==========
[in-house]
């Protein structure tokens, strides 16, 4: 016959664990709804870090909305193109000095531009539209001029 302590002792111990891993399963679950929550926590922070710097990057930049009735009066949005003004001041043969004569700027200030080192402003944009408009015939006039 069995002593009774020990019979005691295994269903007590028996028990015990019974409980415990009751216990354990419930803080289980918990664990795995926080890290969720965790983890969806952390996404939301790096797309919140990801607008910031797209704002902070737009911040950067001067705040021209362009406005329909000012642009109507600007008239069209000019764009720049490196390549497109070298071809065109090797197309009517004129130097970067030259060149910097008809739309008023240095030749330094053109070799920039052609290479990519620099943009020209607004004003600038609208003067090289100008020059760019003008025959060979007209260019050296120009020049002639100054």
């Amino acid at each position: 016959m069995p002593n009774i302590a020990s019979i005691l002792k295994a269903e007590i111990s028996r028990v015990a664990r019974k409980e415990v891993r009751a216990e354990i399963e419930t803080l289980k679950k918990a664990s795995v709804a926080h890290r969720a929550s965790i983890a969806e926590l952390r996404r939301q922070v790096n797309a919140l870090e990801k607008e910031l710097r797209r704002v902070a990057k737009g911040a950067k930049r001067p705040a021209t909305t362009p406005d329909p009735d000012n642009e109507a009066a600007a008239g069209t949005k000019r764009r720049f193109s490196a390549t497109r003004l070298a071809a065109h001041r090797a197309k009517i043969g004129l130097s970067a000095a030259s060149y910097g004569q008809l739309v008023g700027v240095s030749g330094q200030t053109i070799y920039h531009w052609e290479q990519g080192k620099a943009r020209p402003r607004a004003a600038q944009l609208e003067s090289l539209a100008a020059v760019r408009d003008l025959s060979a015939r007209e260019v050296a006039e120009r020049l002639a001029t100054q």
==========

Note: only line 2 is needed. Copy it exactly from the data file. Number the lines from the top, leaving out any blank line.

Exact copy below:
């Protein structure tokens, strides 16, 4: 016959664990709804870090909305193109000095531009539209001029 302590002792111990891993399963679950929550926590922070710097990057930049009735009066949005003004001041043969004569700027200030080192402003944009408009015939006039 069995002593009774020990019979005691295994269903007590028996028990015990019974409980415990009751216990354990419930803080289980918990664990795995926080890290969720965790983890969806952390996404939301790096797309919140990801607008910031797209704002902070737009911040950067001067705040021209362009406005329909000012642009109507600007008239069209000019764009720049490196390549497109070298071809065109090797197309009517004129130097970067030259060149910097008809739309008023240095030749330094053109070799920039052609290479990519620099943009020209607004004003600038609208003067090289100008020059760019003008025959060979007209260019050296120009020049002639100054």